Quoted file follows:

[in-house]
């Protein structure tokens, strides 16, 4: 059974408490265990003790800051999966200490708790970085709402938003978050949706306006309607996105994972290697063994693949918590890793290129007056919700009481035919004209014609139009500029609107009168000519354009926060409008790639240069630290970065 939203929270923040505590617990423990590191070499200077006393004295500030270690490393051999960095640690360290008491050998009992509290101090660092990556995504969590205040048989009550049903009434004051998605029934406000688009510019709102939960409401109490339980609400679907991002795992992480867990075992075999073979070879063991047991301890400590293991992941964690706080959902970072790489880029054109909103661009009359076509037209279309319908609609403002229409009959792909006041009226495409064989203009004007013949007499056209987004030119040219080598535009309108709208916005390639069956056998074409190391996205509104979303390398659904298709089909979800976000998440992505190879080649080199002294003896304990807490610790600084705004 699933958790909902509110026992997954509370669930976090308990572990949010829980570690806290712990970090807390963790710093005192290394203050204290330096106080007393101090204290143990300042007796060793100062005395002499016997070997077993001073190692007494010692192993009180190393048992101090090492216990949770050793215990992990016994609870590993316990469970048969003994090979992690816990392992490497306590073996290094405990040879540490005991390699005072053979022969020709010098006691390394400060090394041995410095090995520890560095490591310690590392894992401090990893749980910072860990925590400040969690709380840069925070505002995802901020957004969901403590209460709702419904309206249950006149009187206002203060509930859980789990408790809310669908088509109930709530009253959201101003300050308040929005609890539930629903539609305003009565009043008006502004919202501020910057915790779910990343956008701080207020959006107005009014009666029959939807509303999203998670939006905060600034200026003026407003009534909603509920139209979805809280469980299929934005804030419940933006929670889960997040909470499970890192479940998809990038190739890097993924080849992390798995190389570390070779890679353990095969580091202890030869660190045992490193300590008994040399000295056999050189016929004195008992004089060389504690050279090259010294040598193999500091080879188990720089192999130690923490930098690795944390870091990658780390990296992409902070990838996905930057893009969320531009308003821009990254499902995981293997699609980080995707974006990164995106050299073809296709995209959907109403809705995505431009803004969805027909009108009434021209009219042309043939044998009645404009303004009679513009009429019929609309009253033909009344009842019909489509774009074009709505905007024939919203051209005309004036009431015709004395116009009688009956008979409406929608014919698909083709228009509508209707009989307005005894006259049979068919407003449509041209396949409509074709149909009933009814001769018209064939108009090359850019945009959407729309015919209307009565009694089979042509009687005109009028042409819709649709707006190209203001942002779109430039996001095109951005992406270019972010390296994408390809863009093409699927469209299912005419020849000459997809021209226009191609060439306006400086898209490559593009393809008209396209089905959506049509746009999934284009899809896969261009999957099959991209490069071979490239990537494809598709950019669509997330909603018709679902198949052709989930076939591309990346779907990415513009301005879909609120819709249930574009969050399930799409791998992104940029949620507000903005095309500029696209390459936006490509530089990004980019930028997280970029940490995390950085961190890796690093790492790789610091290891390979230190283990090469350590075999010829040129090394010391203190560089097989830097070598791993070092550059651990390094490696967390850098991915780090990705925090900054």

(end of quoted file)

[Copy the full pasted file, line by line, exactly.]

[in-house]
């Protein structure tokens, strides 16, 4: 059974408490265990003790800051999966200490708790970085709402938003978050949706306006309607996105994972290697063994693949918590890793290129007056919700009481035919004209014609139009500029609107009168000519354009926060409008790639240069630290970065 939203929270923040505590617990423990590191070499200077006393004295500030270690490393051999960095640690360290008491050998009992509290101090660092990556995504969590205040048989009550049903009434004051998605029934406000688009510019709102939960409401109490339980609400679907991002795992992480867990075992075999073979070879063991047991301890400590293991992941964690706080959902970072790489880029054109909103661009009359076509037209279309319908609609403002229409009959792909006041009226495409064989203009004007013949007499056209987004030119040219080598535009309108709208916005390639069956056998074409190391996205509104979303390398659904298709089909979800976000998440992505190879080649080199002294003896304990807490610790600084705004 699933958790909902509110026992997954509370669930976090308990572990949010829980570690806290712990970090807390963790710093005192290394203050204290330096106080007393101090204290143990300042007796060793100062005395002499016997070997077993001073190692007494010692192993009180190393048992101090090492216990949770050793215990992990016994609870590993316990469970048969003994090979992690816990392992490497306590073996290094405990040879540490005991390699005072053979022969020709010098006691390394400060090394041995410095090995520890560095490591310690590392894992401090990893749980910072860990925590400040969690709380840069925070505002995802901020957004969901403590209460709702419904309206249950006149009187206002203060509930859980789990408790809310669908088509109930709530009253959201101003300050308040929005609890539930629903539609305003009565009043008006502004919202501020910057915790779910990343956008701080207020959006107005009014009666029959939807509303999203998670939006905060600034200026003026407003009534909603509920139209979805809280469980299929934005804030419940933006929670889960997040909470499970890192479940998809990038190739890097993924080849992390798995190389570390070779890679353990095969580091202890030869660190045992490193300590008994040399000295056999050189016929004195008992004089060389504690050279090259010294040598193999500091080879188990720089192999130690923490930098690795944390870091990658780390990296992409902070990838996905930057893009969320531009308003821009990254499902995981293997699609980080995707974006990164995106050299073809296709995209959907109403809705995505431009803004969805027909009108009434021209009219042309043939044998009645404009303004009679513009009429019929609309009253033909009344009842019909489509774009074009709505905007024939919203051209005309004036009431015709004395116009009688009956008979409406929608014919698909083709228009509508209707009989307005005894006259049979068919407003449509041209396949409509074709149909009933009814001769018209064939108009090359850019945009959407729309015919209307009565009694089979042509009687005109009028042409819709649709707006190209203001942002779109430039996001095109951005992406270019972010390296994408390809863009093409699927469209299912005419020849000459997809021209226009191609060439306006400086898209490559593009393809008209396209089905959506049509746009999934284009899809896969261009999957099959991209490069071979490239990537494809598709950019669509997330909603018709679902198949052709989930076939591309990346779907990415513009301005879909609120819709249930574009969050399930799409791998992104940029949620507000903005095309500029696209390459936006490509530089990004980019930028997280970029940490995390950085961190890796690093790492790789610091290891390979230190283990090469350590075999010829040129090394010391203190560089097989830097070598791993070092550059651990390094490696967390850098991915780090990705925090900054």